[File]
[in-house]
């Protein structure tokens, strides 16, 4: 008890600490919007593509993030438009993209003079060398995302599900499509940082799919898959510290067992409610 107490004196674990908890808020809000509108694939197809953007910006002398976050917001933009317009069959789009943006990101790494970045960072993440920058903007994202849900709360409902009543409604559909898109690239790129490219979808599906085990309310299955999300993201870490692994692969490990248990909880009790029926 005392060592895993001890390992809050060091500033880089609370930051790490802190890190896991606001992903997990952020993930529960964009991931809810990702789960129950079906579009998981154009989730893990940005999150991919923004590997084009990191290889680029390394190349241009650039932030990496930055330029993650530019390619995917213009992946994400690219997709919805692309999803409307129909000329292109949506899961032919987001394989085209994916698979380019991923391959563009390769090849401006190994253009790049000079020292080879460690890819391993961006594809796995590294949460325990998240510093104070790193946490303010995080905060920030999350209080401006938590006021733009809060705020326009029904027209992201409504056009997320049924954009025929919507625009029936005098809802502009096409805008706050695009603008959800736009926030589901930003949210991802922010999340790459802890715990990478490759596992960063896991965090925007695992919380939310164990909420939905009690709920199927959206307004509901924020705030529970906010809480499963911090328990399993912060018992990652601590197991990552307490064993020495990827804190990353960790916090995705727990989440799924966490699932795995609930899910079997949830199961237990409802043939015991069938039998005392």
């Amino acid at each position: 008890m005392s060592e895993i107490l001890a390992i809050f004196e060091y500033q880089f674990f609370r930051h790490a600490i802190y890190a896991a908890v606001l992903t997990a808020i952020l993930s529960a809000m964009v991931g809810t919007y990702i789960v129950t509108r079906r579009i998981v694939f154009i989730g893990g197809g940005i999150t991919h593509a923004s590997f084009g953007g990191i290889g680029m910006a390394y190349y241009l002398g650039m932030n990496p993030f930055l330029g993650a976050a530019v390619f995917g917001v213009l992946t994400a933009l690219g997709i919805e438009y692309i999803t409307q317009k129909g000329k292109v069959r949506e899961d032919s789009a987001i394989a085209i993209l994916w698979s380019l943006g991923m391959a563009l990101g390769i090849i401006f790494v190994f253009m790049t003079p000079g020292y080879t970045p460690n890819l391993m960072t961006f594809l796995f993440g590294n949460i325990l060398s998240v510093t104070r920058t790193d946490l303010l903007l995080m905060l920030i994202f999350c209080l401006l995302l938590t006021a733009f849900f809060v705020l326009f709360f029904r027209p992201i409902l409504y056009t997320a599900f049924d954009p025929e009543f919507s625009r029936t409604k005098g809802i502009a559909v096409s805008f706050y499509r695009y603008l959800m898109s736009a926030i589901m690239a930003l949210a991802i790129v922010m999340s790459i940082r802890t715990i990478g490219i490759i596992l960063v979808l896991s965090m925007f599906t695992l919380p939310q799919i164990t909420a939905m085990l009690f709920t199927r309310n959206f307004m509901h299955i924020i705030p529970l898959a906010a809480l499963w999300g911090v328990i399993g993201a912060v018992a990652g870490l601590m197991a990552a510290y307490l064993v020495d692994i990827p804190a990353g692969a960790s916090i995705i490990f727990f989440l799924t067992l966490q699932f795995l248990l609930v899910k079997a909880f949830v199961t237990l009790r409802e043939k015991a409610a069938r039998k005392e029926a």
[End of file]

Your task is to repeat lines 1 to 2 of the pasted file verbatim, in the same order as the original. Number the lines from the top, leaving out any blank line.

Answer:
[in-house]
């Protein structure tokens, strides 16, 4: 008890600490919007593509993030438009993209003079060398995302599900499509940082799919898959510290067992409610 107490004196674990908890808020809000509108694939197809953007910006002398976050917001933009317009069959789009943006990101790494970045960072993440920058903007994202849900709360409902009543409604559909898109690239790129490219979808599906085990309310299955999300993201870490692994692969490990248990909880009790029926 005392060592895993001890390992809050060091500033880089609370930051790490802190890190896991606001992903997990952020993930529960964009991931809810990702789960129950079906579009998981154009989730893990940005999150991919923004590997084009990191290889680029390394190349241009650039932030990496930055330029993650530019390619995917213009992946994400690219997709919805692309999803409307129909000329292109949506899961032919987001394989085209994916698979380019991923391959563009390769090849401006190994253009790049000079020292080879460690890819391993961006594809796995590294949460325990998240510093104070790193946490303010995080905060920030999350209080401006938590006021733009809060705020326009029904027209992201409504056009997320049924954009025929919507625009029936005098809802502009096409805008706050695009603008959800736009926030589901930003949210991802922010999340790459802890715990990478490759596992960063896991965090925007695992919380939310164990909420939905009690709920199927959206307004509901924020705030529970906010809480499963911090328990399993912060018992990652601590197991990552307490064993020495990827804190990353960790916090995705727990989440799924966490699932795995609930899910079997949830199961237990409802043939015991069938039998005392």